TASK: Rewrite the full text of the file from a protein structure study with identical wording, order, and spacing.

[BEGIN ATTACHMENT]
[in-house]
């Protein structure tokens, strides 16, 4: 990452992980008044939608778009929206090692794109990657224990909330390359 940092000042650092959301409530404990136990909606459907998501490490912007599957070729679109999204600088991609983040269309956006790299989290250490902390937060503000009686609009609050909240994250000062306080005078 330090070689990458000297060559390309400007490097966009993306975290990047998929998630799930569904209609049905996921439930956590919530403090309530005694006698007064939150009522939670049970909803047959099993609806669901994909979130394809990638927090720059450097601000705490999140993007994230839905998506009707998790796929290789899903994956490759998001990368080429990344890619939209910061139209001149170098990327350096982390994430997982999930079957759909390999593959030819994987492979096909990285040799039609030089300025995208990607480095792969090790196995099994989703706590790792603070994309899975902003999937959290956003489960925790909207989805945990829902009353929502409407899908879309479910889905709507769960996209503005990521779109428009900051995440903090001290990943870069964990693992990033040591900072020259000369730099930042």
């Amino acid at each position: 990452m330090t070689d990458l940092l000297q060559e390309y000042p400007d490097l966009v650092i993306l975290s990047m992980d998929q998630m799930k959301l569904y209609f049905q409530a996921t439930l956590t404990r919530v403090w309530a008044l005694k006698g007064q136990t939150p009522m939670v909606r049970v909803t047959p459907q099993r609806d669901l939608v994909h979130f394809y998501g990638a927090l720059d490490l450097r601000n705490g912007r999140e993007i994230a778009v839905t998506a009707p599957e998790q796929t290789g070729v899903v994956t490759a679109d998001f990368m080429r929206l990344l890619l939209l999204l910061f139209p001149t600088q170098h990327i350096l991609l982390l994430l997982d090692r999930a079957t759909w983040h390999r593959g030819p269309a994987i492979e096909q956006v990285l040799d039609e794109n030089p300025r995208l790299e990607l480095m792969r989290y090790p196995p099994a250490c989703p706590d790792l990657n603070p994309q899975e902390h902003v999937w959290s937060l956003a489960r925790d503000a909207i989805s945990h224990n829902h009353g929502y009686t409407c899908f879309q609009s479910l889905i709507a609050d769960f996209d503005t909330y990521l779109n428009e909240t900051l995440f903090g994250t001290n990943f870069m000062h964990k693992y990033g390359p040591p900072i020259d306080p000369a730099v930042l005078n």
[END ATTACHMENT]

[in-house]
């Protein structure tokens, strides 16, 4: 990452992980008044939608778009929206090692794109990657224990909330390359 940092000042650092959301409530404990136990909606459907998501490490912007599957070729679109999204600088991609983040269309956006790299989290250490902390937060503000009686609009609050909240994250000062306080005078 330090070689990458000297060559390309400007490097966009993306975290990047998929998630799930569904209609049905996921439930956590919530403090309530005694006698007064939150009522939670049970909803047959099993609806669901994909979130394809990638927090720059450097601000705490999140993007994230839905998506009707998790796929290789899903994956490759998001990368080429990344890619939209910061139209001149170098990327350096982390994430997982999930079957759909390999593959030819994987492979096909990285040799039609030089300025995208990607480095792969090790196995099994989703706590790792603070994309899975902003999937959290956003489960925790909207989805945990829902009353929502409407899908879309479910889905709507769960996209503005990521779109428009900051995440903090001290990943870069964990693992990033040591900072020259000369730099930042």
């Amino acid at each position: 990452m330090t070689d990458l940092l000297q060559e390309y000042p400007d490097l966009v650092i993306l975290s990047m992980d998929q998630m799930k959301l569904y209609f049905q409530a996921t439930l956590t404990r919530v403090w309530a008044l005694k006698g007064q136990t939150p009522m939670v909606r049970v909803t047959p459907q099993r609806d669901l939608v994909h979130f394809y998501g990638a927090l720059d490490l450097r601000n705490g912007r999140e993007i994230a778009v839905t998506a009707p599957e998790q796929t290789g070729v899903v994956t490759a679109d998001f990368m080429r929206l990344l890619l939209l999204l910061f139209p001149t600088q170098h990327i350096l991609l982390l994430l997982d090692r999930a079957t759909w983040h390999r593959g030819p269309a994987i492979e096909q956006v990285l040799d039609e794109n030089p300025r995208l790299e990607l480095m792969r989290y090790p196995p099994a250490c989703p706590d790792l990657n603070p994309q899975e902390h902003v999937w959290s937060l956003a489960r925790d503000a909207i989805s945990h224990n829902h009353g929502y009686t409407c899908f879309q609009s479910l889905i709507a609050d769960f996209d503005t909330y990521l779109n428009e909240t900051l995440f903090g994250t001290n990943f870069m000062h964990k693992y990033g390359p040591p900072i020259d306080p000369a730099v930042l005078n």